A hot dog cart might be as much a part of New York City as the Statue of Liberty and the Empire State Building, but what does it cost to run a portable eatery in one of the most expensive cities in the world?
Like everything else in New York City, it comes down to real estate. The cost of operating something as small as a hot dog cart all depends on where the operation is in the city, but vendors also have to contend with the New York City permitting process or the New York City Department of Parks and Recreation’s bidding process.
A mobile food vendor in New York City has to have a food vendor license and a mobile food vendor permit to operate anywhere in the city, but, by law, the city is only able to issue only 2,800 full-term citywide permits for mobile food vendors. These permits are valid for two years and cost $200. In addition to these permits, however, there are 100 permits exclusively for veterans and disabled people, 200 borough-specific permits, with up to 50 of these that are available for each borough except Manhattan, 1,000 seasonal permits for use between April and October, and 1,000 green cart permits, which are those carts that only sell fruits and vegetables.
There is a waiting list for every available permit, and this has led to a problem. Vendors can renew every two years, but some have bought up blocks of the capped permits for street carts. They then lease the permits that cost $200 out to other vendors at an exorbitant rate, creating a black market for permits. Some vendors pay upwards of $10,000 to $20,000 (and possibly more) to lease these permits.
Vendors pay the high leases to those who have the permits because the waiting list is so long. Some operate illegal food carts without a permit and take their chances of getting fined by doing so. This led to the city council enacting a law in 2022 that would provide an additional 445 mobile food vending permits per year for the next ten years.
The New York City Parks Department has its own permitting, and in order for a food vendor to get a prime spot in or near one of the city’s parks, they have to bid on it. Vendors make a competitive sealed bid where only the highest fee offered gets that spot. These spots are bid on every five years, with the highest bid receiving the permit to operate. These costs have increased dramatically over the last ten years, and the city makes more than $4.5 million a year on just these concession permits.
According to The New York Times, the areas around Central Park are the most expensive to get, with the spot near the Central Park Zoo being the priciest. In 2013, that prime spot cost $289,500 a year to run a hot dog or another food cart. That was just the fee paid to the city and doesn’t include any other expenses incurred from running the cart. These increase each year. But the bids have increased dramatically, with spots around the city parks having much higher bid amounts.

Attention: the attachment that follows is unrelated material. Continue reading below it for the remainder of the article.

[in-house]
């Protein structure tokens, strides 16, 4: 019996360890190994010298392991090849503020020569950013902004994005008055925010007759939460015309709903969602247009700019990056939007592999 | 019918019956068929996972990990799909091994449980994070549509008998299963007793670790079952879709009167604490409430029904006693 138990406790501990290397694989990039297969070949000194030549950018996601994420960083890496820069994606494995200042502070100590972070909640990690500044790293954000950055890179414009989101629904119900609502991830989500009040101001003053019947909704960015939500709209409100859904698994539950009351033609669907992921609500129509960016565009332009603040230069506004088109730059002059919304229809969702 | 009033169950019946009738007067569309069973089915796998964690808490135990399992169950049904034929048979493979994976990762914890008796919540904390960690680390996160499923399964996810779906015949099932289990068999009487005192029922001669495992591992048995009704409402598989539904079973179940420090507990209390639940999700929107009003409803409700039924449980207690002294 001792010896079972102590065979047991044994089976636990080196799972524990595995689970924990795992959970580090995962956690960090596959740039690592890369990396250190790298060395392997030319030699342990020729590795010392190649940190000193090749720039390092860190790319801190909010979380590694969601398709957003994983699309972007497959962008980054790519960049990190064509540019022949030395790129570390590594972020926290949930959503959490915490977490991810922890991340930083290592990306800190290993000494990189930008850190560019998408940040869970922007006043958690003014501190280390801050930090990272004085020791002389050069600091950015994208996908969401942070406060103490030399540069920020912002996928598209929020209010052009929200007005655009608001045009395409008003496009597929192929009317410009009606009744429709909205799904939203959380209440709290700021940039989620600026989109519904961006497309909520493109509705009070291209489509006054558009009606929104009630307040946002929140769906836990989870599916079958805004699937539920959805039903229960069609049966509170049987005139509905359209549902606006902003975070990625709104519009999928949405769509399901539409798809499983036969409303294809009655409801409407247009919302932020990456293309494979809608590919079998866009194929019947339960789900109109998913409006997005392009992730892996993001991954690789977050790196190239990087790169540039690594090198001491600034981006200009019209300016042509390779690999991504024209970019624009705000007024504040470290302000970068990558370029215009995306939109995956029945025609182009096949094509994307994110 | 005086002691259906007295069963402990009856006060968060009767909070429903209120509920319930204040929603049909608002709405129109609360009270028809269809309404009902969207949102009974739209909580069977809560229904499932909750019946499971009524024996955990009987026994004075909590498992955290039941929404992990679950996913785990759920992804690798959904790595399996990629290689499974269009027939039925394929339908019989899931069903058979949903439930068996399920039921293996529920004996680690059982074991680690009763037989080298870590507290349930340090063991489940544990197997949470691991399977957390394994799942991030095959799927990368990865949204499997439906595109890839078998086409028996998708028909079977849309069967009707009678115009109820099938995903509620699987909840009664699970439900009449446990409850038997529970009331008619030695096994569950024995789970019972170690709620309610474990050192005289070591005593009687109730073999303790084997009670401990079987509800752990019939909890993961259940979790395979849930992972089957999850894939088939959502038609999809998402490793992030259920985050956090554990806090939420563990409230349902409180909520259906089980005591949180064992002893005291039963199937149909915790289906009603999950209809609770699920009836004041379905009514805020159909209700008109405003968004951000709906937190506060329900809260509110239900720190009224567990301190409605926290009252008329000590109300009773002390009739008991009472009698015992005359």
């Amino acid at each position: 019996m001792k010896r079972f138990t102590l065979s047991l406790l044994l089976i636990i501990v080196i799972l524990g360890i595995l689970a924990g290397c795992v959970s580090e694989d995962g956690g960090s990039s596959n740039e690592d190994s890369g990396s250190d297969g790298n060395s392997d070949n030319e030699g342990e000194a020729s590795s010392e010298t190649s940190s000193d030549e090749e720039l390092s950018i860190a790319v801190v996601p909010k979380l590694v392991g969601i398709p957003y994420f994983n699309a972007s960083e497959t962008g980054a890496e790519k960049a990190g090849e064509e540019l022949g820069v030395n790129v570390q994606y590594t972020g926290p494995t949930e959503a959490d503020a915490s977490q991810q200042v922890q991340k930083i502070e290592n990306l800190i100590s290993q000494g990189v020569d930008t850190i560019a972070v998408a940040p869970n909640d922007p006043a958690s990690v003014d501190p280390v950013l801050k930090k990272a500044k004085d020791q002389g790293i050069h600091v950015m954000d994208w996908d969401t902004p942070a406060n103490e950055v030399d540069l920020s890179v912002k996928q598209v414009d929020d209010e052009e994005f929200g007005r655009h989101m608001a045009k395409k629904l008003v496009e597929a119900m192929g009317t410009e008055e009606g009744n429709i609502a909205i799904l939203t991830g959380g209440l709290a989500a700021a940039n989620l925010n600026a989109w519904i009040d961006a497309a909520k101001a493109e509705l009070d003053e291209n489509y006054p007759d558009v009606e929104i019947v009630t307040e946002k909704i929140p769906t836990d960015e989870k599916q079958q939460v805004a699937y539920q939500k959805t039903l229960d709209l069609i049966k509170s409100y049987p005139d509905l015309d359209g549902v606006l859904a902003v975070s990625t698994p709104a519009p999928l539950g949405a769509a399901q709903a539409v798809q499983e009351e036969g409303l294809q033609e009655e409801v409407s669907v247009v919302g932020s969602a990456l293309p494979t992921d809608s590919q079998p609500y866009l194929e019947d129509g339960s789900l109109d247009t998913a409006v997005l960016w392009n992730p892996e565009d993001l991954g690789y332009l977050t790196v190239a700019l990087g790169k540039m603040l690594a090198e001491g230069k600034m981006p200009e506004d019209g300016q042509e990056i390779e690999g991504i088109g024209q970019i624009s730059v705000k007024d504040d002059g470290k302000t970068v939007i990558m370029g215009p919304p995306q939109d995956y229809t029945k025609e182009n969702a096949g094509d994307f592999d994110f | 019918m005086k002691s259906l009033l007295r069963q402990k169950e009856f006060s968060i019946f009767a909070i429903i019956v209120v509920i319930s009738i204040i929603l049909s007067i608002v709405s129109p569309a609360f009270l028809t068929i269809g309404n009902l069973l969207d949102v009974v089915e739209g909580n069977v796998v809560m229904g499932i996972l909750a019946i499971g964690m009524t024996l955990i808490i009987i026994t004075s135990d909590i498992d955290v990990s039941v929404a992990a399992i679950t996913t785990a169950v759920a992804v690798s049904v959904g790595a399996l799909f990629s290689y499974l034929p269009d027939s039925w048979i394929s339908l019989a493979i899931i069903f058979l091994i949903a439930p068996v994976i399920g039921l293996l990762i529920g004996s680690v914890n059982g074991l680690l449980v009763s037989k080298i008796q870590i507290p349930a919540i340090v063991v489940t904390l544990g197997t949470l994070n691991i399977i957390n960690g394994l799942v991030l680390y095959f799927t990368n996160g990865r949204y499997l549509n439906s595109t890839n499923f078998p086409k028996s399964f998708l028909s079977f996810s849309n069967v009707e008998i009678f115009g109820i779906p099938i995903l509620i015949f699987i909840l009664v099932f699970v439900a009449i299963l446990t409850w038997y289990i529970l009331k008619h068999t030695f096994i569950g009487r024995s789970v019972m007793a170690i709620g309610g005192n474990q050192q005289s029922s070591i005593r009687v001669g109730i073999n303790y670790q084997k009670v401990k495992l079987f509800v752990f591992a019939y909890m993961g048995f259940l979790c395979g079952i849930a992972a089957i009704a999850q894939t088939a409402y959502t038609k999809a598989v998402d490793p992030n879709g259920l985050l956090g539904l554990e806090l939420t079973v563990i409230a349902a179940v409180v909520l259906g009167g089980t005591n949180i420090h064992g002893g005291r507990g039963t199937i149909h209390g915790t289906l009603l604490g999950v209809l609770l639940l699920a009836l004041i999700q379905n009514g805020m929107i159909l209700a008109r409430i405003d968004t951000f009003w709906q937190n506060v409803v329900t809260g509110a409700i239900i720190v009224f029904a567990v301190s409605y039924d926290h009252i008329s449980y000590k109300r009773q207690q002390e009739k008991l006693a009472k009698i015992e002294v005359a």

According to the city’s 2022 bid results, the cheapest bid was $700 for a spot in the Bronx, which went to $920 in year five. Most of the bids in the boroughs, except for Manhattan and Central Park, went for between $1,000 and $10,000 for the first year of operation. Spots in Central Park were a different story. Winning bids here started at around $70,000 and went to around $150,000, with the highest being a winning bid of $175,000 for year one. This vendor would be paying $184,000 in year five.
The largest winning bids were in Manhattan in spots governed by the parks department that were not in Central Park. These bids ranged from one at $1,000 up to sites in the $200,000 range. The highest winning bid came in at $350,000 in the first year for a mobile food spot, with the cost at year five being a mind-boggling $500,000. That’s a tremendous amount of hot dogs and other food items to have to sell to make a profit.
But with these high fees come a few problems. Some pushcart vendors can’t afford to pay and bid way over their heads for a prime spot. They simply can’t make enough money to pay the monthly rent by selling enough hot dogs or other food. Some vendors have been caught inflating prices on their carts to unaware tourists, which is against the law. Prices and menu items are approved by the New York City Parks Department, setting what a pushcart vendor can charge. Price inflation is something the city has had to continually crack down on.
The high rates to operate these carts don’t seem to be a deterrent to vendors since there is always a perpetual waiting list and high bid amounts, but a more important question remains. Where do all those pushcarts go at night?
They are either loaded on flatbed trucks, which can hold a few carts at a time, or they’re loaded in vans. Some have motors that allow them to be moved, while others are simply moved by hand. Most of the time, they are stored in garages in Western Manhattan, where they can be restocked and readied for the next day. But this adds yet another fee for these food vendors since they must rent out the spot just to store their carts. All this requires selling a lot more hot dogs and other food items to keep their businesses running.
Sources: nyc.gov (1), nyc.gov (2), NYC Parks (1), NYC Parks (2), NYC Parks (3), NYC Parks (4), The New York Times (1), The New York Times (2), New York Post, New York Magazine